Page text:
About Naomi Benaron
I am a fiction writer and a poet. My short story collection, Love Letters from a Fat Man, won the 2006 Sharat Chandra Prize for Fiction. You can read my short stories and poems in journals including Hayden’s Ferry Review, Comstock Review, Spillway Journal, Crab Orchard Review, and New Letters, among others. I have an MFA in fiction from Antioch University Los Angeles.
I am a teacher. I have taught at Pima Community College, through UCLA Extension Writers’ Program, through The Learning Curve, a community-based education program, and I have mentored Afghan women through AWWP, the Afghan Women’s Writing Project, an online group where Afghan women can express themselves in safety and in freedom.
My first career was as a scientist. For many years, I worked as a seismologist and geophysicist for companies including Mobil Oil and a consulting company for GPS receivers. I spoke computer until the languages got away from me. I have degrees from Massachusetts Institute of Technology and Scripps Institution of Oceanography. I have never been cured of my love for rocks and waves – seismic, light, or oceanic. Like light, I consider myself both particle and wave.
I am a dog human. I had a Walker Hound named Scout and a Queensland Heeler named JillyRoo who accompanied me through many years and miles of marathon training. Sadly, they have now passed on, but my two rescue coonhounds, Buster and MayBelle, still grace the neighborhood with their morning howls. They own me. Give me two minutes, and I’ll show you their pictures. Yes – they’re on my phone. No – their bark is not my ringtone.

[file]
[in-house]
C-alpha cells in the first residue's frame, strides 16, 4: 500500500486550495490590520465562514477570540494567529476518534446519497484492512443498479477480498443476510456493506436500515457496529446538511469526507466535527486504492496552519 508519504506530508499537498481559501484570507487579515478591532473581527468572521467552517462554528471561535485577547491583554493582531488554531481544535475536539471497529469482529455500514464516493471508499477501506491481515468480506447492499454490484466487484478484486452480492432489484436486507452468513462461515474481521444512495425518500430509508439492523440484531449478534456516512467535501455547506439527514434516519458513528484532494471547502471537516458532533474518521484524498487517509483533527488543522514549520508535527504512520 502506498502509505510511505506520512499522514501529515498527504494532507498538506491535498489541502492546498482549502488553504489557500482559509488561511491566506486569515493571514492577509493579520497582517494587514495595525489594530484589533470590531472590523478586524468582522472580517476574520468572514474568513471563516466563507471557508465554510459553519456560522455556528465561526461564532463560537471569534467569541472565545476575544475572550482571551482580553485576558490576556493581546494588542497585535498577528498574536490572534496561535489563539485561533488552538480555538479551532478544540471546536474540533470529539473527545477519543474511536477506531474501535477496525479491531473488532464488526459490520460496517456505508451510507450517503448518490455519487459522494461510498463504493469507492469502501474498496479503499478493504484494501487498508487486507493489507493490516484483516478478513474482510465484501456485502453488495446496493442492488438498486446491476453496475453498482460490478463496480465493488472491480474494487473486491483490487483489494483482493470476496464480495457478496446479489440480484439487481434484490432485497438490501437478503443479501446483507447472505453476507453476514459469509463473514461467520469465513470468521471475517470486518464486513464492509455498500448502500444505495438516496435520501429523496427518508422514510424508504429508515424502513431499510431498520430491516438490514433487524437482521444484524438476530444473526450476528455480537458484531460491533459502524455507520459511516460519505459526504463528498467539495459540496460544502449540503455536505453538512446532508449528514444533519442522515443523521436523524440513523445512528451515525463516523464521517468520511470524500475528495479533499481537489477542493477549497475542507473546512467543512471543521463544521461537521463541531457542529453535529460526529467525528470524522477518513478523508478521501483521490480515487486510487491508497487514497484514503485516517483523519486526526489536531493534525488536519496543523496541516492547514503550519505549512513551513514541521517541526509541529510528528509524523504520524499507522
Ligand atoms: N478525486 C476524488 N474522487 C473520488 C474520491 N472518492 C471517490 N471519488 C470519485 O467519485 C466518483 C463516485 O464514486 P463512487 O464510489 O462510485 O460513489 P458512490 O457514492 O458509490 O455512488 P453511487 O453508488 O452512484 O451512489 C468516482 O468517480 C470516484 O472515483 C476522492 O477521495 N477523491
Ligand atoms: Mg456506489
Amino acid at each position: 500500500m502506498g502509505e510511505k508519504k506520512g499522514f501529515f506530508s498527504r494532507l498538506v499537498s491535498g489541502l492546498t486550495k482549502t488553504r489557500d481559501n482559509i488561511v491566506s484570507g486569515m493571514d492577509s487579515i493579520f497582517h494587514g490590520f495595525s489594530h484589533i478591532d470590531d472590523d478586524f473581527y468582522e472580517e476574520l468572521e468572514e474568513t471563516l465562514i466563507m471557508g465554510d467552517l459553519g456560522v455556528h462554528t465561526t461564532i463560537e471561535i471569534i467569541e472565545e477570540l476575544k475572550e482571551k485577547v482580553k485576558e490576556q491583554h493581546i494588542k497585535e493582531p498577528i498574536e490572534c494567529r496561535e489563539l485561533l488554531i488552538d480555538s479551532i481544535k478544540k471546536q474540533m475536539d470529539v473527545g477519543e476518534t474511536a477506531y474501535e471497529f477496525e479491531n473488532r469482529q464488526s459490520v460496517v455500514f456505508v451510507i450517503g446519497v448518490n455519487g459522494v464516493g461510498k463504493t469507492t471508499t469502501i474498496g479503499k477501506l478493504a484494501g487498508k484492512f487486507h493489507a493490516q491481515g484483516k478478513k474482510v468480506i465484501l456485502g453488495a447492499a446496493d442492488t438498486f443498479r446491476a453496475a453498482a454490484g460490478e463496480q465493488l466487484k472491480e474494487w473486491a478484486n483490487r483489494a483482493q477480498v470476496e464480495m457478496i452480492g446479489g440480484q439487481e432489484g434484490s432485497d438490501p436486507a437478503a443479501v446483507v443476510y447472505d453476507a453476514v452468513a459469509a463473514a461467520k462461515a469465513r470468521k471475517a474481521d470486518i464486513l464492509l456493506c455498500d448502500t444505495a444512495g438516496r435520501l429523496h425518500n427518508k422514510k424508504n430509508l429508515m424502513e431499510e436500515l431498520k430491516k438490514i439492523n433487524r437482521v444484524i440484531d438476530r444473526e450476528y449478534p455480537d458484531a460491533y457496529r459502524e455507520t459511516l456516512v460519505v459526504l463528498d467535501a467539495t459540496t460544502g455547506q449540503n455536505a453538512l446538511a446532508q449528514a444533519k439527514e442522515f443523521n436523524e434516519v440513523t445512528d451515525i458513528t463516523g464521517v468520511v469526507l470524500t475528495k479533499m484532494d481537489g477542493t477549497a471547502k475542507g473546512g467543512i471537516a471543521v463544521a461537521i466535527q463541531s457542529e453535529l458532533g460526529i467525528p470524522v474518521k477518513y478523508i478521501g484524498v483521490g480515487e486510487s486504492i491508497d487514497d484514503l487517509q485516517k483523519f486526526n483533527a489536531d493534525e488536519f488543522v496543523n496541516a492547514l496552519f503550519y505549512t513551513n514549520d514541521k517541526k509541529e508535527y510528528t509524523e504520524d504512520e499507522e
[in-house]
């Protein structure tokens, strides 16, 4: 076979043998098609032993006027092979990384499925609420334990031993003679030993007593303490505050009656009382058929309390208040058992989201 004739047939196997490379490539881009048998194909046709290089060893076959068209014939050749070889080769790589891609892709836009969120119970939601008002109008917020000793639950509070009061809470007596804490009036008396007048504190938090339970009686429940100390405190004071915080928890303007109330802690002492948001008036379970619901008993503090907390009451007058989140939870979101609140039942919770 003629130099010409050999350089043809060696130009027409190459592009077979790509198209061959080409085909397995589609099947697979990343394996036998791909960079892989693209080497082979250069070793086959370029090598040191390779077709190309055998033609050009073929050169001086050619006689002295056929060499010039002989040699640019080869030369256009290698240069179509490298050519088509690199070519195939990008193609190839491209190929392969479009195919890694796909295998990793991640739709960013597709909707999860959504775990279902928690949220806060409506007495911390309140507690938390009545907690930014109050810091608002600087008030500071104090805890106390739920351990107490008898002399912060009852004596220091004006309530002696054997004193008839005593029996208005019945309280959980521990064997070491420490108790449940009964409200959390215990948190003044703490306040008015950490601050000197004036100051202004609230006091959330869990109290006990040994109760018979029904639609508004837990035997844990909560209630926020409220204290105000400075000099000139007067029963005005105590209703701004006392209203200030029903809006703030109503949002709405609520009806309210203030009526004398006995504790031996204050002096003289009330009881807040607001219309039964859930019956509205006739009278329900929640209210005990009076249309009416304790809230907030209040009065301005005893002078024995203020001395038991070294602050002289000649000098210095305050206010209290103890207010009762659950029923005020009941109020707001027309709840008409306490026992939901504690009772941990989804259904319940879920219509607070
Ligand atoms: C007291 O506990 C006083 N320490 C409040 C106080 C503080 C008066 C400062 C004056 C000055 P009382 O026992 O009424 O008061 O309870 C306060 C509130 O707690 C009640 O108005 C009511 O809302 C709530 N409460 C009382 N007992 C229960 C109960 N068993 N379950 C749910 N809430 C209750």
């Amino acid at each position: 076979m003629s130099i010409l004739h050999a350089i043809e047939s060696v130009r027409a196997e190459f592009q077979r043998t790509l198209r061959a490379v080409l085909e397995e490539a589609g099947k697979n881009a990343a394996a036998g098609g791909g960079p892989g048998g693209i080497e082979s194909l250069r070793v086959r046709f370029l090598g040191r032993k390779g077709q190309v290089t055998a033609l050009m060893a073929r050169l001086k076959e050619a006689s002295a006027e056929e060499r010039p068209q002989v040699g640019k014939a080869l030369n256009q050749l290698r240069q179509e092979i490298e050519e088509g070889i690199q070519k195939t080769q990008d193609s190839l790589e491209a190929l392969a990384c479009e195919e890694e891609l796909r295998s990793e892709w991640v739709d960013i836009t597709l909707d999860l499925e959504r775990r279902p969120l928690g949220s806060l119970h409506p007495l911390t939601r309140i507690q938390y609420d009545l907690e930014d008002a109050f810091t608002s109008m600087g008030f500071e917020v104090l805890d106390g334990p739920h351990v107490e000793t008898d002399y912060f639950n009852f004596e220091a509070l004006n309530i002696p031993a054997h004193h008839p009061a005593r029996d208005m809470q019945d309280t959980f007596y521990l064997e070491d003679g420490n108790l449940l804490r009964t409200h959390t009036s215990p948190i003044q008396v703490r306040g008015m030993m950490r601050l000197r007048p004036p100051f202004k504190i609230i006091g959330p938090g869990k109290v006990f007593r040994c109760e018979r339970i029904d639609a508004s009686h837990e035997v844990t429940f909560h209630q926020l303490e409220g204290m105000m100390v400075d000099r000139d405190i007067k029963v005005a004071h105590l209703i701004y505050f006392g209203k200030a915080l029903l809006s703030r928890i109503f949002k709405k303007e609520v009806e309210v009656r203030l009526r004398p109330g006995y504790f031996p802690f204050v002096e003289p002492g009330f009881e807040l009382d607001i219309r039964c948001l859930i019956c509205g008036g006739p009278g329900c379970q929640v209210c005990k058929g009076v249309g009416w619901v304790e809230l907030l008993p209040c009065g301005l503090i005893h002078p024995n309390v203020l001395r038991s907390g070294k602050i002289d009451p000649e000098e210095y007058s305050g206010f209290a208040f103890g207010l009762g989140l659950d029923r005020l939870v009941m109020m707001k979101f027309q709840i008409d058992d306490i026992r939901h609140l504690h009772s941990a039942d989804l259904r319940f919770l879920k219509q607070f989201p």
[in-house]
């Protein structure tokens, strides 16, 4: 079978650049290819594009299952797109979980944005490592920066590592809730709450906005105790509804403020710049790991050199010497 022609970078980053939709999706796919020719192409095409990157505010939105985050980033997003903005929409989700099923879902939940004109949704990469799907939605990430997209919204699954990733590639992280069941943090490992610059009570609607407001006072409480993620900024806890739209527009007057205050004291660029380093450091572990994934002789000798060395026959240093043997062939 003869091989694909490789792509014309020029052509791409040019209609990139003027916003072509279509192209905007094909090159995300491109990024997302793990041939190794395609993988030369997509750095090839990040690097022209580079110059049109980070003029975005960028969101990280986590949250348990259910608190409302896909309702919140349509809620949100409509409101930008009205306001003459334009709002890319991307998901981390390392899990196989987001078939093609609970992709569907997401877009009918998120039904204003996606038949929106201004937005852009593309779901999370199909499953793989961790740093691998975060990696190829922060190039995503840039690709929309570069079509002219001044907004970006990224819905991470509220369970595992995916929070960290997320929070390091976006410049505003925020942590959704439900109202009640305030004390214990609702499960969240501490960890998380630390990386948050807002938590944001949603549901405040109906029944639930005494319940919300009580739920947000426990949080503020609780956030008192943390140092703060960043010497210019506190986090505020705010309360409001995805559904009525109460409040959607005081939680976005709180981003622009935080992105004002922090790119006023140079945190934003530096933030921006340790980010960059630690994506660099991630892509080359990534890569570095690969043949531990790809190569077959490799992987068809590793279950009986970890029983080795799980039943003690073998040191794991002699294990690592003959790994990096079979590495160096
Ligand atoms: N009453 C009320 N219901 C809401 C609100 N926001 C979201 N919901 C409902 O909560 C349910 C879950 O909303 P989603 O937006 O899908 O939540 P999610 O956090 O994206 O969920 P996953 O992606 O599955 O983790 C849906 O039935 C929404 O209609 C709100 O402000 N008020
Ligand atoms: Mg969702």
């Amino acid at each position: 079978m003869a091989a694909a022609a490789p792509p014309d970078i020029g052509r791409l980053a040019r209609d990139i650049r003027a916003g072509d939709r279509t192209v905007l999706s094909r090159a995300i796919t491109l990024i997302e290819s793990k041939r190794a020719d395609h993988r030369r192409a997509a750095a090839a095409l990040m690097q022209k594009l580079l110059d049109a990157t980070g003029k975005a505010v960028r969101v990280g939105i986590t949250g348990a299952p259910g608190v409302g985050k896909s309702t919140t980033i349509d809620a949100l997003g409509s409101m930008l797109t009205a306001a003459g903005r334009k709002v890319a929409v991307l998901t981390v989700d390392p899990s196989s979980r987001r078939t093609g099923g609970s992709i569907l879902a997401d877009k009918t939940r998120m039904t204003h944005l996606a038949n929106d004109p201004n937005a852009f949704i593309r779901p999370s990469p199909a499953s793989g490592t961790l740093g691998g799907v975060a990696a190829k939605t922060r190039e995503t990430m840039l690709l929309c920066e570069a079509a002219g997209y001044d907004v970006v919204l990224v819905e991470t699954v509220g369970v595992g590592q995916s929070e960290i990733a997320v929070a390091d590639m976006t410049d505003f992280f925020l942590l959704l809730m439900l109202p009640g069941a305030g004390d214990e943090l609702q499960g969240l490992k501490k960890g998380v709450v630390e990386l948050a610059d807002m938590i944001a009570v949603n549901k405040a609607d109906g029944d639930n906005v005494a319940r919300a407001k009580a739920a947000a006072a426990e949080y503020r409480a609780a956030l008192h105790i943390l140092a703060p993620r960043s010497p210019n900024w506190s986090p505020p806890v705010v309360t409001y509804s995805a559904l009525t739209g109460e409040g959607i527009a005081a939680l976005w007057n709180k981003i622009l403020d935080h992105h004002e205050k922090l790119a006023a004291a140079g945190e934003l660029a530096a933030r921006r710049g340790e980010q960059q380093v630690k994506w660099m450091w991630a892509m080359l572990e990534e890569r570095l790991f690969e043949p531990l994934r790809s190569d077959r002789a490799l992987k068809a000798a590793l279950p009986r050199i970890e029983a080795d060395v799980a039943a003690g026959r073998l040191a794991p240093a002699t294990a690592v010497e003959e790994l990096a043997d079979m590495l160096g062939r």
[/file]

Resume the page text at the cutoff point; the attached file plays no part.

I am a marathon runner and an Ironman triathlete. Speed is a thing of the past, but I still train. I will always train; it’s in my blood as much as eating, breathing, writing. My best lines come to me when I am in motion. I will never win the Boston Marathon, but if I can run it one more time, I will be happy. I grew up 2 miles from mile 16 on the marathon course. We used to watch when I was young; I didn’t realize those runners were human. I never dreamed I would run it one day, my father standing probably on our old footsteps yelling, “That’s my daughter! Look at her go!”
I wish they could see me now, my mother and my father. They’d be saying that same thing: “That’s my daughter! Look at her go!”